Do you know what’s really, really awkward? People dying of easily preventable diseases. I’m not talking about third world countries here, where a lack of access to basic sanitation and medical care means vulnerable people succumb to simple ailments like diarrhoea. I’m talking about the developed world, the land of segways and shopping malls, where having to get up to change the channel on your TV is a major inconvenience, right up there with washing your own dishes and blankets that don’t have sleeves. This is a place where medical science works miracles on a daily basis, curing and preventing diseases that only decades ago struck fear into the hearts of families everywhere. A veritable Magic Kingdom of progress, if you will…yeah, you see where I’m going with this.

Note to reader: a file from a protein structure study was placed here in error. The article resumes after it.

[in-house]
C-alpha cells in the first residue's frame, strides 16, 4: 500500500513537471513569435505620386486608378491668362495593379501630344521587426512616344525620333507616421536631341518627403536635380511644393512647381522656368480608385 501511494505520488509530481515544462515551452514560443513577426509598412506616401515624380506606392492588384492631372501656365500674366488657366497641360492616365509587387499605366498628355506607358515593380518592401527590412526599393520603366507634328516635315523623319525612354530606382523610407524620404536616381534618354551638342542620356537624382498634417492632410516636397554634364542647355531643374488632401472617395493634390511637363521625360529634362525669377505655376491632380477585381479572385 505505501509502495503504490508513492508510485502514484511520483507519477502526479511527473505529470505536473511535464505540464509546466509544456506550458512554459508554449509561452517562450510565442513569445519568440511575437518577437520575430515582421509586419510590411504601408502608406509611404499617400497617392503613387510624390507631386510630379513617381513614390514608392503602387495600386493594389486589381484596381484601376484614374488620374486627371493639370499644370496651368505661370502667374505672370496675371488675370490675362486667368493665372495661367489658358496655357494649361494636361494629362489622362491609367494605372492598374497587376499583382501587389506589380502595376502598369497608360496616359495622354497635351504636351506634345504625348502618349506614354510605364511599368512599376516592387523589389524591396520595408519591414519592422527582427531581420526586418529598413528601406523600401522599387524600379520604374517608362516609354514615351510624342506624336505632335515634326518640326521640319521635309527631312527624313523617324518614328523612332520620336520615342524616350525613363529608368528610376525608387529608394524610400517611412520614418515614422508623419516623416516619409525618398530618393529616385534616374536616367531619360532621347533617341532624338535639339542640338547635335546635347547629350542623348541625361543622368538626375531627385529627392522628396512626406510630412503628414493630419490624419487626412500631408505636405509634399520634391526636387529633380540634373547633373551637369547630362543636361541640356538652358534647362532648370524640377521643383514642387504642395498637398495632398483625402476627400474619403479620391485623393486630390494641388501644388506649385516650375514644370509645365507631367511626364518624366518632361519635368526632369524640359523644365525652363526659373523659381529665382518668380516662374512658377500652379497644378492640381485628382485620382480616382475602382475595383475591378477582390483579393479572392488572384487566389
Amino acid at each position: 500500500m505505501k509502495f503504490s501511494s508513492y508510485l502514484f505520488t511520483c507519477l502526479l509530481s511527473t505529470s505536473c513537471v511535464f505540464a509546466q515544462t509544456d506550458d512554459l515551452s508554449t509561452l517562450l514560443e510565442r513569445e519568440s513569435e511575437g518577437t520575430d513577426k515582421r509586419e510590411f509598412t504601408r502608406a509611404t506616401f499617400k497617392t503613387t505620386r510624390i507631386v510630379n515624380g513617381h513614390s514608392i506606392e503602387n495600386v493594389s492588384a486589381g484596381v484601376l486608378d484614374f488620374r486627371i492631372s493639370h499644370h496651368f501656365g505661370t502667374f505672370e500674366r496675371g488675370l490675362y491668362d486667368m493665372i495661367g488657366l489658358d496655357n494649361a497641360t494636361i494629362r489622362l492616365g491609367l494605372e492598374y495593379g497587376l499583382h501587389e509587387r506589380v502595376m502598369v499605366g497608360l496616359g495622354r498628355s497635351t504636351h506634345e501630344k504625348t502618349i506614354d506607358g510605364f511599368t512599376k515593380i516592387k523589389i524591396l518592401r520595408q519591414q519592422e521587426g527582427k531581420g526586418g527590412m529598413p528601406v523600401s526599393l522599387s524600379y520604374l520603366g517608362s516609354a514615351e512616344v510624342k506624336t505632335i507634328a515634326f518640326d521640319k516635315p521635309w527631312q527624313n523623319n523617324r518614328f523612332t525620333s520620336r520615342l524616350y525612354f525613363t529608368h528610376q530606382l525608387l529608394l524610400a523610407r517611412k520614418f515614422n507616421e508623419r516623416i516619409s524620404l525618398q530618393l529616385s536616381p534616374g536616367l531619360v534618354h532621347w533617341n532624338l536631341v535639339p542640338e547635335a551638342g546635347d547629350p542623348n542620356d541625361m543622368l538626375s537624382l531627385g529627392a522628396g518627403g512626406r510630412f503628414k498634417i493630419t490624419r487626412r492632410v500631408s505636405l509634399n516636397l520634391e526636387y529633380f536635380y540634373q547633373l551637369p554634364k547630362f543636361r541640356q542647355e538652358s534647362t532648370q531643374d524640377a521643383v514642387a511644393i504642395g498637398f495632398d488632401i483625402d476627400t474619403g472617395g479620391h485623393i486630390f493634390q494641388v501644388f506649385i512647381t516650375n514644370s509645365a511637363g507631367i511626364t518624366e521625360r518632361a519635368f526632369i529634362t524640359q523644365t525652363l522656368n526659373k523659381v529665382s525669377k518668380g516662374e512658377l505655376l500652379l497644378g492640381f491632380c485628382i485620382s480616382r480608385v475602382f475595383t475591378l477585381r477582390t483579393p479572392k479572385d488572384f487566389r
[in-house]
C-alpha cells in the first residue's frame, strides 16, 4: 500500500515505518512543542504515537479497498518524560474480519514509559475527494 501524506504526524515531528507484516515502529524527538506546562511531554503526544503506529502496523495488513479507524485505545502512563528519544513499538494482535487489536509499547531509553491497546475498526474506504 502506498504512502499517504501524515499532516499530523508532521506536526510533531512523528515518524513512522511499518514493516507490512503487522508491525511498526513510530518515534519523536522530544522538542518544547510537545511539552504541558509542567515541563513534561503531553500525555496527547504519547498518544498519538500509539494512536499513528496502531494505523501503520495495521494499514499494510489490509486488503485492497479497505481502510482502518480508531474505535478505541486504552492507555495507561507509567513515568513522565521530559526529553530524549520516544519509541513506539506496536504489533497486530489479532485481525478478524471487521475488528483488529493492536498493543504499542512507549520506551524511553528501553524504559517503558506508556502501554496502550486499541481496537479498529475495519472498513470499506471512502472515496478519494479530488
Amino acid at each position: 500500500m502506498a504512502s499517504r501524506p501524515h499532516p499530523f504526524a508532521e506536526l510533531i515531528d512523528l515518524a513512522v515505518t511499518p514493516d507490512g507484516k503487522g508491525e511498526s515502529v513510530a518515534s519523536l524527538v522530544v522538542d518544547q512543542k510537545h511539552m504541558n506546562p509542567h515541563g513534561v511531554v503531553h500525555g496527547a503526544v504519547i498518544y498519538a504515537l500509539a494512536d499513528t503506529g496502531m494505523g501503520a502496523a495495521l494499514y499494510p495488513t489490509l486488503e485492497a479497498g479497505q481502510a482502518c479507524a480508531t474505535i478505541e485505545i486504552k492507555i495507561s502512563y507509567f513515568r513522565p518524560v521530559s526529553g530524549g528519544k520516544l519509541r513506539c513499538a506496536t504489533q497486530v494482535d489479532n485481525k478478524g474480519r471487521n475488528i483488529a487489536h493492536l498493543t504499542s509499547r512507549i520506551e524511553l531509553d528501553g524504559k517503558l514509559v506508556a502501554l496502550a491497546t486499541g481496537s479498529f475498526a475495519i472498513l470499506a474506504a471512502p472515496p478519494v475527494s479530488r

Right now, in the 21st century, in one of the world’s most privileged and affluent regions, the most vulnerable members of our society are under threat from a measles outbreak. Measles. A disease that was once responsible for 48,000 hospitalizations in the US every year, and 500 deaths. A disease that should have been banished to the history books, alongside the consumption, feminine hysteria and the plague. And like the poor innocents who perished as the Black Death swept through Europe, we are powerless to stop it, our only hope being to avoid communal gathering places like schools, theatres and theme parks until the whole thing has blown over. Except that’s bollocks, of course, we’ve had the power to stop it all along. Certain members of our society, through ignorance, selfishness and fear, have simply chosen not to do so.